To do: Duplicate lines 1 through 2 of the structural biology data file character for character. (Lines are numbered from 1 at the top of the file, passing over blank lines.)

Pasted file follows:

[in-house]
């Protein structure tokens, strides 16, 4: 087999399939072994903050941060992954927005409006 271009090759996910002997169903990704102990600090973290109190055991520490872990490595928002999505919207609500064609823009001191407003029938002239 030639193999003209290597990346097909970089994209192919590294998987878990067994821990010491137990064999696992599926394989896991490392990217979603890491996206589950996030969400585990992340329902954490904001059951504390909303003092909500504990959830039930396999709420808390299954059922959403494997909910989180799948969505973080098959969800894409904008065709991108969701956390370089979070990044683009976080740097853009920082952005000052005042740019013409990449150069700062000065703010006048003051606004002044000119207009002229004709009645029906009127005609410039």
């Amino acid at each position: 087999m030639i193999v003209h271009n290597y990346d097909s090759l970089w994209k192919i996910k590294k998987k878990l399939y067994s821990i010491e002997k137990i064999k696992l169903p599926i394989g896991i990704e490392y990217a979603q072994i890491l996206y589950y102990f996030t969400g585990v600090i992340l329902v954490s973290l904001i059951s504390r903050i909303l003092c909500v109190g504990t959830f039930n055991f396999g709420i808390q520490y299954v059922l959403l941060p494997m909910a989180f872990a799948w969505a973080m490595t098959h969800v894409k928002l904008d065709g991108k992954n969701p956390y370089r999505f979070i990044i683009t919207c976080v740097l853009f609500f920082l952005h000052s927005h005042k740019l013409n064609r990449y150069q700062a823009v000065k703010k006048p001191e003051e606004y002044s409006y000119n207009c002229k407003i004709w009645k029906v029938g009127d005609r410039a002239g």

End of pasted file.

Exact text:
[in-house]
């Protein structure tokens, strides 16, 4: 087999399939072994903050941060992954927005409006 271009090759996910002997169903990704102990600090973290109190055991520490872990490595928002999505919207609500064609823009001191407003029938002239 030639193999003209290597990346097909970089994209192919590294998987878990067994821990010491137990064999696992599926394989896991490392990217979603890491996206589950996030969400585990992340329902954490904001059951504390909303003092909500504990959830039930396999709420808390299954059922959403494997909910989180799948969505973080098959969800894409904008065709991108969701956390370089979070990044683009976080740097853009920082952005000052005042740019013409990449150069700062000065703010006048003051606004002044000119207009002229004709009645029906009127005609410039």